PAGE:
The Mediterranean/subtropical climate presents viticultural difficulties, like fungal diseases that thrive in the tropical heat and heavy rainfall.
But Madeira’s success as a wine region does not lie in its terroir. It lies in the naval history pages.
The grapevines used to make the famous Madeira have transformed over the years, most markedly after the damage brought to the vineyards from the Americas, Phylloxera and powdery mildew.
Phylloxera is a sap-sucking insect that destroys the roots of the vines. On the other hand, the famous and remote location has made the reason vine diseases and pests turn up so quickly from the colonies.
Nowadays, Tinta Negra Mole is the dominant grape used in Madeira wine production. The name means “black soft” and comes from the idea that the variety is a hybrid of “black” Grenache and “soft” Pinot Noir.
The initial and preferred varieties were Sercial, Verdelho, Terrantez (now called Folgasao), Malvasia and Bual. These winemakers produced them as varietals and labeled the bottles with the name of the corresponding grape variety. The word “Malvasia” changed in English, becoming “Malmsey,” a coined word for Madeira wines.
Interestingly, Terrantez was almost extinct on the island, although it made a comeback with other more prestigious grapes.
The blending with Tinta Negra Mole and various hybrids created the remedy for the infestation of Phylloxera. In contrast, single-variety wines attract the most interest and higher prices.
Wines of Madeira
The island wines come in different sweetness levels, starting with seco, a dry wine, and meio seco, a medium-dry wine, to meio doce, a medium sweet wine, and doce, a sweet wine.
The labels on these wines are contradictory, with the “finest” for the shortest time (three years minimum) of fermentation — those who buy the finest wine use it for cooking. “Reserve,” “Special Reserve,” and “Extra Reserve” mean five, 10 and 15 years of aging correspondingly.
The Tawny Port called Colheita represents the most expensive Madeira wine that comes from a single vintage, aged over 20 years before its release.
Rainwater Madeira is a lighter, trendy wine style in the U.S. and made from Tinta Negra Mole.
Making Madeira wine is costly because of the island’s remoteness and rugged terrain, along with the small production that requires an extended aging process.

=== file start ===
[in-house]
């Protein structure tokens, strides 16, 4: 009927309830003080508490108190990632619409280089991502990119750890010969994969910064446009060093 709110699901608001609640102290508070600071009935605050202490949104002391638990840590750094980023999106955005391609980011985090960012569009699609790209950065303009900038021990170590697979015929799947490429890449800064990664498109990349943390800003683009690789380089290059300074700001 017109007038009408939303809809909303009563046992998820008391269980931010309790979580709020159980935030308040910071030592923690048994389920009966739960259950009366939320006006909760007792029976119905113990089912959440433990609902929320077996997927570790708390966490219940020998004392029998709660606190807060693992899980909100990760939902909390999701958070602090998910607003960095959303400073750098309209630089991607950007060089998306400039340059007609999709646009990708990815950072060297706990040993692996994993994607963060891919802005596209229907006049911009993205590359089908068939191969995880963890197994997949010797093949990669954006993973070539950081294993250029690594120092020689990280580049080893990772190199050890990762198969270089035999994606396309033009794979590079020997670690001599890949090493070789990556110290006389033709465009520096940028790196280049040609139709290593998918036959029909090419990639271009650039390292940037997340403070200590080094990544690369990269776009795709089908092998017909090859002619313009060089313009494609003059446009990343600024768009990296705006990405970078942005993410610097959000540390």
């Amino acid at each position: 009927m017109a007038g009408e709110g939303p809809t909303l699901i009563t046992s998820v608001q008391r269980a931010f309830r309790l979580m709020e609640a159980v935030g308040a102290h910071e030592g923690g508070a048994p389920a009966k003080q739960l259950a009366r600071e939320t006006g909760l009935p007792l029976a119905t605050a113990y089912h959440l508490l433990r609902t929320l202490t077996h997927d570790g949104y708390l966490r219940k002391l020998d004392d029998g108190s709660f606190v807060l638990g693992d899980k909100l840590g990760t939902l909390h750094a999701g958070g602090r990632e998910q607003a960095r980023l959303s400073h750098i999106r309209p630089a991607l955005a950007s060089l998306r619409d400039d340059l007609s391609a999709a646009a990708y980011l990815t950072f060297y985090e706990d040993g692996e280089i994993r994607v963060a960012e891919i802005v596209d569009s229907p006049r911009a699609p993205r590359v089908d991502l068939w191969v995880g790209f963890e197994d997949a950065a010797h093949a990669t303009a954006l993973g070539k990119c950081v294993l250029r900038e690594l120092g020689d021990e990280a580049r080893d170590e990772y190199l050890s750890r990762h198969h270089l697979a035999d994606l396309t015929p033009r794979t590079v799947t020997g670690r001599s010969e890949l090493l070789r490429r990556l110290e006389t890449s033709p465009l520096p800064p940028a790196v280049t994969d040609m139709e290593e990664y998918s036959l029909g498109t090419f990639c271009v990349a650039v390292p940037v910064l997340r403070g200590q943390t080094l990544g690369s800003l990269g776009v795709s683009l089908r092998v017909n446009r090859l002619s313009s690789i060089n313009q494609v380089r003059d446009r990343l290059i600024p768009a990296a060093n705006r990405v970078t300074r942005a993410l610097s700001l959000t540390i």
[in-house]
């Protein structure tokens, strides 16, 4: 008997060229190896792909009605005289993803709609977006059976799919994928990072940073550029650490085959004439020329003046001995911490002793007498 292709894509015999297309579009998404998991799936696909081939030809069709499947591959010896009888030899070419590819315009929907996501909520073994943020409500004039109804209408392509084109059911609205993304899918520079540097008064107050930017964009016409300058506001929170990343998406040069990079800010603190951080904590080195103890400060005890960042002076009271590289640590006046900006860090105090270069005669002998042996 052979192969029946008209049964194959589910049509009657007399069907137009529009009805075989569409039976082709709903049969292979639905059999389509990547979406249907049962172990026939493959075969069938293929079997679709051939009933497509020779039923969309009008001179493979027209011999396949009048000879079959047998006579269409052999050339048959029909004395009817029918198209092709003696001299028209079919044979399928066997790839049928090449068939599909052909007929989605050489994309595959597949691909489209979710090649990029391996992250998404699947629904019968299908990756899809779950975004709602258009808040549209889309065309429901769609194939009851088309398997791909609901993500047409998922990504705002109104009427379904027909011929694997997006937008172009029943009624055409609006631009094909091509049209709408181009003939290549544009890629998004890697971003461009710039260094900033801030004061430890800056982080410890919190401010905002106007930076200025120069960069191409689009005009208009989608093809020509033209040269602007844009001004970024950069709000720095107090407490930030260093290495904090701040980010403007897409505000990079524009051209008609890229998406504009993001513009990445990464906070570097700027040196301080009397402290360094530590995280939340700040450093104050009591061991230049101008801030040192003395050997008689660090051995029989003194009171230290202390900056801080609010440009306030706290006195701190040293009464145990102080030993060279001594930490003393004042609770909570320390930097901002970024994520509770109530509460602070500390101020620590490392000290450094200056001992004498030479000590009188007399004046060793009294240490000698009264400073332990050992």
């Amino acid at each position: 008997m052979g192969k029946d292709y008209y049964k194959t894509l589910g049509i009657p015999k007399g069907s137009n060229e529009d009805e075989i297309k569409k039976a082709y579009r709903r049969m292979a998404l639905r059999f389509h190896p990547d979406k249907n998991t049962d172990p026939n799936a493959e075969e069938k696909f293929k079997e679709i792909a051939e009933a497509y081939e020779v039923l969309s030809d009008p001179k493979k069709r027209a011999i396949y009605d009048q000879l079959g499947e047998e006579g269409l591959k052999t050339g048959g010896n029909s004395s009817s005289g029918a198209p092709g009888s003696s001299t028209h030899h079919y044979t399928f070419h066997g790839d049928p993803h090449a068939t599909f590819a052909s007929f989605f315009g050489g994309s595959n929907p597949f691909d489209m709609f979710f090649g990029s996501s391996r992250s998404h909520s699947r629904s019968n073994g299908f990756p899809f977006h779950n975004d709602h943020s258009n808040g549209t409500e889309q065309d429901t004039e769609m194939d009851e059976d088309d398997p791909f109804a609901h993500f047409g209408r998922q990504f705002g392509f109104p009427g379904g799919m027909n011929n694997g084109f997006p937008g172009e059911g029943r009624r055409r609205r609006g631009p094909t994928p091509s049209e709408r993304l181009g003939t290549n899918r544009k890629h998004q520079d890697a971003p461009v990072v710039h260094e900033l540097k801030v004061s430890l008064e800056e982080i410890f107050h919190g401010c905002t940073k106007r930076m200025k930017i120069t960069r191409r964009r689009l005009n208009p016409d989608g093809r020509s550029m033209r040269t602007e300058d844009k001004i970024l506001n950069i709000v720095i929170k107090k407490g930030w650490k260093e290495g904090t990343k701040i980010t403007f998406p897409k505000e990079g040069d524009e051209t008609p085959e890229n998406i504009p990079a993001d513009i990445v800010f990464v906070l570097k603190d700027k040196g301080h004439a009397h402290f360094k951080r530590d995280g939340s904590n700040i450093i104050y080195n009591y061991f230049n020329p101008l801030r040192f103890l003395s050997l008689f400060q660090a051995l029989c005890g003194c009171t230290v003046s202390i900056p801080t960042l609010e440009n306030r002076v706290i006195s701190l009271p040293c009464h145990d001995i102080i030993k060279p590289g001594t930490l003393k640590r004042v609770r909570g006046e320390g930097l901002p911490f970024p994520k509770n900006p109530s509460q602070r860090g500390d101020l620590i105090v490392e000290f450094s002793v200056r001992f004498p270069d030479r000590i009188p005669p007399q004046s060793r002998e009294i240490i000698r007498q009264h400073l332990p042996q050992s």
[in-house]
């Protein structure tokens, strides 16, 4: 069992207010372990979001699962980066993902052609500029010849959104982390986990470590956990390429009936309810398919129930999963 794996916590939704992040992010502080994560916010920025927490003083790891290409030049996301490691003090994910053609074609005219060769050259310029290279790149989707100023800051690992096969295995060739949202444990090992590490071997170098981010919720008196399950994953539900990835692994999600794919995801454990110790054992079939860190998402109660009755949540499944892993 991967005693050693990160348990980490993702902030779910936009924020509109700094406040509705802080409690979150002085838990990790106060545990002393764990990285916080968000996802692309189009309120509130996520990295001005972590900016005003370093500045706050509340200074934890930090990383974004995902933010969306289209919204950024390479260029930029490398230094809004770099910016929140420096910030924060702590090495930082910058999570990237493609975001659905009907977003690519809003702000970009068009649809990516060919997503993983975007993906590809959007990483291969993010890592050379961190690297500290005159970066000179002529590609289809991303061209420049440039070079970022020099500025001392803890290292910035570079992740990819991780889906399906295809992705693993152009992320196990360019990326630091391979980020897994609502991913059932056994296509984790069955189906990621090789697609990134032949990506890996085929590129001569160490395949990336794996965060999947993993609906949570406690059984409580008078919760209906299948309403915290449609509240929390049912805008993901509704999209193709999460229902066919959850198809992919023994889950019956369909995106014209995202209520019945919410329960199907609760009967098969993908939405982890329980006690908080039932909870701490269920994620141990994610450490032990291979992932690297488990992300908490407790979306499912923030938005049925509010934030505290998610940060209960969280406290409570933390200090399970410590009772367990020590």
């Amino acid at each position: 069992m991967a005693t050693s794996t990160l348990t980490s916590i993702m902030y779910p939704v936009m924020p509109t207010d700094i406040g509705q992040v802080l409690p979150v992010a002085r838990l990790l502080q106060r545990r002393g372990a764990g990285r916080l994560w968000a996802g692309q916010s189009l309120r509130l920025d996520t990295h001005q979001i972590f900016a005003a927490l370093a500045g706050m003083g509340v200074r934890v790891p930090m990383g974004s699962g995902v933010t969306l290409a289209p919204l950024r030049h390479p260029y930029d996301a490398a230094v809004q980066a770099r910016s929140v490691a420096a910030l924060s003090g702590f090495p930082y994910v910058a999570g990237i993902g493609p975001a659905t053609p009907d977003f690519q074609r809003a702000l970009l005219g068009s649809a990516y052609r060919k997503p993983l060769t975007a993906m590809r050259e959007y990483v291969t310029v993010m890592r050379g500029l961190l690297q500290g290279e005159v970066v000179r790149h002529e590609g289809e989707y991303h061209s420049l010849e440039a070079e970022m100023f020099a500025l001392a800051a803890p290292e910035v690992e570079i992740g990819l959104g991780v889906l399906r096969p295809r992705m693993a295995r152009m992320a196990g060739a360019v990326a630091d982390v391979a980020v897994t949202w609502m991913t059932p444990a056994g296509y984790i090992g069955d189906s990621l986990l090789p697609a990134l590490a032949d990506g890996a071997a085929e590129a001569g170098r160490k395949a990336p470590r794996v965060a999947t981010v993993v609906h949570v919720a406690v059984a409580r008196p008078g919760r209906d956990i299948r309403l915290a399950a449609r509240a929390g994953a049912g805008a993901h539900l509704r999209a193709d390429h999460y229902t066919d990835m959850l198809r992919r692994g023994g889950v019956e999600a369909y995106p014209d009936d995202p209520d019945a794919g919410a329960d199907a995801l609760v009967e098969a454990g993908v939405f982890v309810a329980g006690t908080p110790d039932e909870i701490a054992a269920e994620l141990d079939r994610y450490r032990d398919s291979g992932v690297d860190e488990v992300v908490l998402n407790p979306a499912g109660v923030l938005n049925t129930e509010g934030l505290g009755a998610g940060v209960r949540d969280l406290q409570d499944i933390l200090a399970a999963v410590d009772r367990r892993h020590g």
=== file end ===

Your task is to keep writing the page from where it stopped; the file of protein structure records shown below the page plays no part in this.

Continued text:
With that, the producers of Madeira are at a disadvantage based on the world’s progressively competitive wine markets. Add changes in wine styles and consumer bias, unfortunately, have led to a notable decline in the popularity of wine over the last century.
Fortified wines are not as trendy as they once were. Though Sherry and Port have received support from their distributors and government, Madeira no longer gets the attention it has enjoyed in the past.
Hopefully, the classic and historical wine will prevail with a new generation of enthusiastic and skilled winemakers, working to increase efficiency and quality while maintaining the island’s long-standing winemaking traditions.
The Top Wines of Madeira
- Blandy’s Vintage Bual
- D’Oliveiras Bual Vintage Madeira
- Barbeito Malvasia
- D’Oliveiras Verdelho Vintage Madeira
- D’Oliveiras Malvasia Reserva Vintage Madeira
- Barbeito Boal
From the Madeira Wine Company, the wine has aged 100 years in American oak casks and glass demi-johns, with only 1,199 numbered bottles released.
This wine has a clear, bright, and dark mahogany color with a gold nuance and reflections of green. The nose is complex and characteristic of a pleasing, intense aroma, revealing a dry fruit bouquet, vanilla, exotic spices and smoked notes with balsams and cedar oil.
The flavor is strong and concentrated on the palate, yet medium sweet, balanced and soft, leaving a long aftertaste with notes of tobacco, cedar oil, exotic wood, and wax. Some say it’s a pure finish that’s lovely and long.